This year’s WA Beach Clean-up saw over 80 groups adopt a coastal or estuarine site across the State, engaging 783 volunteers in local action. The clean-ups ranged from small one-person clean-ups to big ones like the 70 awesome people who took part in the South Beach clean-up, pictured above.
Tangaroa Blue and AMDI partners are so very close to removing and identifying a staggering 17 million items of litter from oceans and waterways around Australia through community clean-ups over the last 16 years, and we couldn’t have done it without you all!
Eurobodalla Shire Council Media Release
Sparing Snapper’s penguins from snaring plastics
Marine debris is a worldwide problem, with street litter washing into gutters and drains to pollute rivers and oceans. Closer to home, rubbish in the Clyde estuary is posing entanglement risks to the little penguins that live there.
Members and their guests are invited to attend to catch up on all the news from the last 12 months and give input for the future!
The 2019 WA Beach Clean-up marked the 15th year of this special event in the Tangaroa Blue Foundation calendar, with support from Keep Australia Beautiful WA. Hundreds of people from across the community spent over 2,638 volunteer hours participating, from dedicated environmental groups to workplace teams, businesses, and groups of families and friends.
Since 2004, on and around the middle weekend of October, beaches, estuaries and coastal areas across Western Australia have been cleaned up and vital data entered into the Australian Marine Debris Database to contribute to understanding, monitoring, and managing marine debris. In 2019, beaches from the Anjo Peninsula Beach, Mungalalu in the north of the state to Kanidal Beach near Cocklebiddy on the southeast coast; to wild coastal tracks and easy to access metropolitan beaches were included in the project.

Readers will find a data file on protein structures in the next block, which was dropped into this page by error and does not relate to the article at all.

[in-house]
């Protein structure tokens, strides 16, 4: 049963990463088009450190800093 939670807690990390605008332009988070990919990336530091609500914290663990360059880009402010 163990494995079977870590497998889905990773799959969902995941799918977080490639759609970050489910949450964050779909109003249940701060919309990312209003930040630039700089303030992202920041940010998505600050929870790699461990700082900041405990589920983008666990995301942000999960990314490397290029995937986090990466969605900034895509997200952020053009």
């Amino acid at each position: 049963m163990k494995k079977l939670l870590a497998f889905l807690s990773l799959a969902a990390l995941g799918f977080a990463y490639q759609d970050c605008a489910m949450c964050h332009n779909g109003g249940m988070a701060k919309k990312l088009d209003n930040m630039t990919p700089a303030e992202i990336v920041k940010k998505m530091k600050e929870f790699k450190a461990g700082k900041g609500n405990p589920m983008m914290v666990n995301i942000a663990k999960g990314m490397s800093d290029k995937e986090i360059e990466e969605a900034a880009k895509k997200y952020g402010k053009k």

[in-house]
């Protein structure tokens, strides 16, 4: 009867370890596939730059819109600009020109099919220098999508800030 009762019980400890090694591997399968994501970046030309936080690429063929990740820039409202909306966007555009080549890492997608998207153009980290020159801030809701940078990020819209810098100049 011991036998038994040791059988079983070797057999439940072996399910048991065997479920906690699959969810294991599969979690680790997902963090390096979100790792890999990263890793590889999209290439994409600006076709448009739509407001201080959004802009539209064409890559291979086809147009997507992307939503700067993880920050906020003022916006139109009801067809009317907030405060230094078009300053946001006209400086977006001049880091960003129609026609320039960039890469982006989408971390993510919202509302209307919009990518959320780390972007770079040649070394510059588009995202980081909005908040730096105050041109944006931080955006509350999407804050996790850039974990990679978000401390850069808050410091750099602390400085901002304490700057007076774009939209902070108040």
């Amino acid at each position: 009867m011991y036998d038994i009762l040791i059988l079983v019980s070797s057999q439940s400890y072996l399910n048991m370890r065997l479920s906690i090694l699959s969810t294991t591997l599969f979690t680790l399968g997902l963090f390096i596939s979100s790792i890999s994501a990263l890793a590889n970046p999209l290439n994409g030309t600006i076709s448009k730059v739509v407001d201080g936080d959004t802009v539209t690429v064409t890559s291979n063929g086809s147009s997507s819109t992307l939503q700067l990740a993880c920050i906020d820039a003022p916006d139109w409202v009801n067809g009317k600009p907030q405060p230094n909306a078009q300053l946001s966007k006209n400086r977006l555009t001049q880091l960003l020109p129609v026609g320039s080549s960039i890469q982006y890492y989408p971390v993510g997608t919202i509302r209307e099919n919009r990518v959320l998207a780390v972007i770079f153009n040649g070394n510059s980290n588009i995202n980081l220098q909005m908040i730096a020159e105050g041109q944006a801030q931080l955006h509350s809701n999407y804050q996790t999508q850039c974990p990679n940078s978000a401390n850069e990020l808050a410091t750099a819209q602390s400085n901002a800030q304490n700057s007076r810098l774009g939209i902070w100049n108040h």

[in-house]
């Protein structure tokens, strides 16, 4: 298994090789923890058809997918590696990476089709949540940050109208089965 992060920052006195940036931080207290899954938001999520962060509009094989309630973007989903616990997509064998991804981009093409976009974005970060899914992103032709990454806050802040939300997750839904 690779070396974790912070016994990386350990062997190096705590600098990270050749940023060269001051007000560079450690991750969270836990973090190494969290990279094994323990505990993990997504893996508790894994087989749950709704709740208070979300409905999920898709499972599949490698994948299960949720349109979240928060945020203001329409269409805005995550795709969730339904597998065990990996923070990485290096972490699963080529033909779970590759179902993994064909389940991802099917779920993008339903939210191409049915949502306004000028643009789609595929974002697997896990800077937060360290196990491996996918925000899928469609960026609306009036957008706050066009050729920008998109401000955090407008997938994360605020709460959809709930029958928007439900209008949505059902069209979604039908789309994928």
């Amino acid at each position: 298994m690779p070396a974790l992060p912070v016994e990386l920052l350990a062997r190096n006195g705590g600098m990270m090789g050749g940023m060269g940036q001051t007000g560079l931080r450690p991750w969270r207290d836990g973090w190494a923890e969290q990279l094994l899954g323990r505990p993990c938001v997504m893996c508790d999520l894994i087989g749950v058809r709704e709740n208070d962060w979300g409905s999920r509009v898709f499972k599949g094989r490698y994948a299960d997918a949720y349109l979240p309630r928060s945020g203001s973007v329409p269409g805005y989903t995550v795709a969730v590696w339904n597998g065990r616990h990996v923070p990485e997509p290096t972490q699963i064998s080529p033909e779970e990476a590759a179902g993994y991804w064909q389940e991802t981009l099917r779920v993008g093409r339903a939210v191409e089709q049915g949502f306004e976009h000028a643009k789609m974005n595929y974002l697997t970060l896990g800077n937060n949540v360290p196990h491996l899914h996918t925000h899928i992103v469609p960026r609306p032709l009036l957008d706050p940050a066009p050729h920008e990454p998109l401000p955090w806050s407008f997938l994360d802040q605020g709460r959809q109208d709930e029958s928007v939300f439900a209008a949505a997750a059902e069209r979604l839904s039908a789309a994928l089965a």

Tangaroa Blue Foundation (TBF) encourages a whole-of-landscape approach for addressing the marine debris issue. Different regions have different sources of debris and therefore different approaches to management will be appropriate. This year, data has been categorised according to land or sea sources for beaches that are either near to or far from built-up areas and for inhabited and uninhabited islands. By considering the litter and waste processes occurring across the whole landscape, more effective strategies can be developed.
For more information, download and read the full report.